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Wolphert Gerretse Van Kouwenhoven

Wolpert Gerretse Van Kouwenhoven, one of the founders of New Amsterdam (New York) and the founder of our family in America. He was one of five "head farmers" first sent by the Dutch West India Company to New Netherlands in 1625. Wolphert came with his wife Aeeltje Jans, whom he married January 17, 1605, in the Dutch Reformed Chuch at Amersfort, Holland, and their three surviving sons, Gerret, Jacob, and Pieter.

Until his return to Holland in 1629, Wolphert farmed Bouwerie (farm) No. 3 in New Amsterdam and, through his wife, engaged in the profiable fur trade.

While in Holland, Wolphert signed a six year lease with the Dutch West India Company for Bouwerie No. 6 (about 91 acres). He also contracted with Kiliaen Van Rensselar, patroon of Rensselarwick (comprised of many thousands of acres along the Hudson including most of present day Albany) as a factor or director and to be in charge of Bouwerie No. 7 in New Amsterdam, All this bore tribute to Wolphert's reputation for competence and dependability.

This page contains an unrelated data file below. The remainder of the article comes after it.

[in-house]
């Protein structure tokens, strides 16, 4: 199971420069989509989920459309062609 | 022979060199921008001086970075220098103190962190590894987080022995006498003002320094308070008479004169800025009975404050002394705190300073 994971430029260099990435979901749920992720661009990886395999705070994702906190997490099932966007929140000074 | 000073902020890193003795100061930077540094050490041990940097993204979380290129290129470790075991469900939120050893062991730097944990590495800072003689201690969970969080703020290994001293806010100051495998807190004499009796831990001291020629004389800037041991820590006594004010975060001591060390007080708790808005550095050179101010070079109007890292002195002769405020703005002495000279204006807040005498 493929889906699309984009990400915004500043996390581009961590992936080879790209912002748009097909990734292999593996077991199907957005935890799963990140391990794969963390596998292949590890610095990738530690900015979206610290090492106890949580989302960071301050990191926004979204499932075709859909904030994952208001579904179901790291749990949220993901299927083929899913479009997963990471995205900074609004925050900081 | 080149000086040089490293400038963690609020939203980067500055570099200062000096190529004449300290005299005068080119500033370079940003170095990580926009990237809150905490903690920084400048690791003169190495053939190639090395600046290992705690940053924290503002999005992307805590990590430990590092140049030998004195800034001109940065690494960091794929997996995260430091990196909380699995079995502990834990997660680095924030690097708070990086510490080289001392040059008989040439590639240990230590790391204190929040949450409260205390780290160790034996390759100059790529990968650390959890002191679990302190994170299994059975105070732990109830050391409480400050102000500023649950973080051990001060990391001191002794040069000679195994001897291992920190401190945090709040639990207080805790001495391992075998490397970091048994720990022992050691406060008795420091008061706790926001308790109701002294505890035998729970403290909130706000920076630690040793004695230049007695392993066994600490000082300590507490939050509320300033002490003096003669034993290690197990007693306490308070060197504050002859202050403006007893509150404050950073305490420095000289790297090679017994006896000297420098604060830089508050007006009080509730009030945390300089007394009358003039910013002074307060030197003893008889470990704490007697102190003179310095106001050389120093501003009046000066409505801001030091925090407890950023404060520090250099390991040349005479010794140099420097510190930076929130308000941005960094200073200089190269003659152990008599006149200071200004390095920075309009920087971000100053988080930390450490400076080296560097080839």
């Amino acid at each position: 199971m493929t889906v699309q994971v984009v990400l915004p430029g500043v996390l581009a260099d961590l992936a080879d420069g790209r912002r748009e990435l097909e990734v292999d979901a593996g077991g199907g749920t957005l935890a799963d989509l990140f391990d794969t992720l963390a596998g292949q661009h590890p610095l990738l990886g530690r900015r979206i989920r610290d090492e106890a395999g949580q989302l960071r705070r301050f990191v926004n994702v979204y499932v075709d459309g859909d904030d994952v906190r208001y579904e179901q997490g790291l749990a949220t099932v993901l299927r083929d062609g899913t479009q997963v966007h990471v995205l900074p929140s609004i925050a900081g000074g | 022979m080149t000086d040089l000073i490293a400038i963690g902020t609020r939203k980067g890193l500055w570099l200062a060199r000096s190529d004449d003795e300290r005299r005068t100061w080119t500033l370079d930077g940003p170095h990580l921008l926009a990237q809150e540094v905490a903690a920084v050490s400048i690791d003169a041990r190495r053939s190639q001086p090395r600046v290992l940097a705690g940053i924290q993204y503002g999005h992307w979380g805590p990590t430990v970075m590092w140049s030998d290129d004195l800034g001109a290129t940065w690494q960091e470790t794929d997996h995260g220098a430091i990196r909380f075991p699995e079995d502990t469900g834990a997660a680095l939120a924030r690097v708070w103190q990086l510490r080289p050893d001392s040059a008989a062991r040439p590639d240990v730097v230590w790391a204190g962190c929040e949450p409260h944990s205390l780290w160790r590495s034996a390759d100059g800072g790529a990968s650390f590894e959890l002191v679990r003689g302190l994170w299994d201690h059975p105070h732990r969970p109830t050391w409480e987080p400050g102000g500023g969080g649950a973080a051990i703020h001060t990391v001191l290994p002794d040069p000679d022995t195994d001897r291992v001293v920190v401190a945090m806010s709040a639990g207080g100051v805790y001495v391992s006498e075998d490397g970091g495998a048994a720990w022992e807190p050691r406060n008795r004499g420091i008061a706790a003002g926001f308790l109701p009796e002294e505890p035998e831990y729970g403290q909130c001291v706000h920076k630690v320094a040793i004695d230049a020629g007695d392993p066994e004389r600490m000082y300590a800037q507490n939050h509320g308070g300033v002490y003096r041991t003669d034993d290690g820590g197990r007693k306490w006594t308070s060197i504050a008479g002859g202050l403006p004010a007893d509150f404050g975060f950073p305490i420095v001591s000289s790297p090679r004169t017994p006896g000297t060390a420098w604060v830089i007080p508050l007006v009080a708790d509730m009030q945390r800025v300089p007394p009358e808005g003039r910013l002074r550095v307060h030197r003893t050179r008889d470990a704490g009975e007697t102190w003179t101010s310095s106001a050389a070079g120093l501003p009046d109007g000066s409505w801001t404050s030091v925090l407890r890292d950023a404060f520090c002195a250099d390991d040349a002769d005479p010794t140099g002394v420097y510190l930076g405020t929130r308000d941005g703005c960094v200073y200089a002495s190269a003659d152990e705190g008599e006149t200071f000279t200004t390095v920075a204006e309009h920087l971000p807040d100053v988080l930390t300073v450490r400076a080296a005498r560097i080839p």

Upon his return from Holland May 24, 1630 on De Eendracht (The Unity), Wolphert farmed Bouwerie No. 6, and for about two years served under contract with Kiliaen Van Rensselar.

On June 30, 1636, Wolphert purchased land on Long Island called Keskateuw from the Indians, Here was established the first known white settlement on Long Island. Wolphert called his "plantation" Achterveldt, shown on the Manatus Map of New Netherlands as Farm No. 36, near the Indian long house of the Keskachau Tribe. Wolphert's house, surrounded by palisades, was the focal point of the village of New Amsterdam (later called Flatlands).


David Kipp Conover
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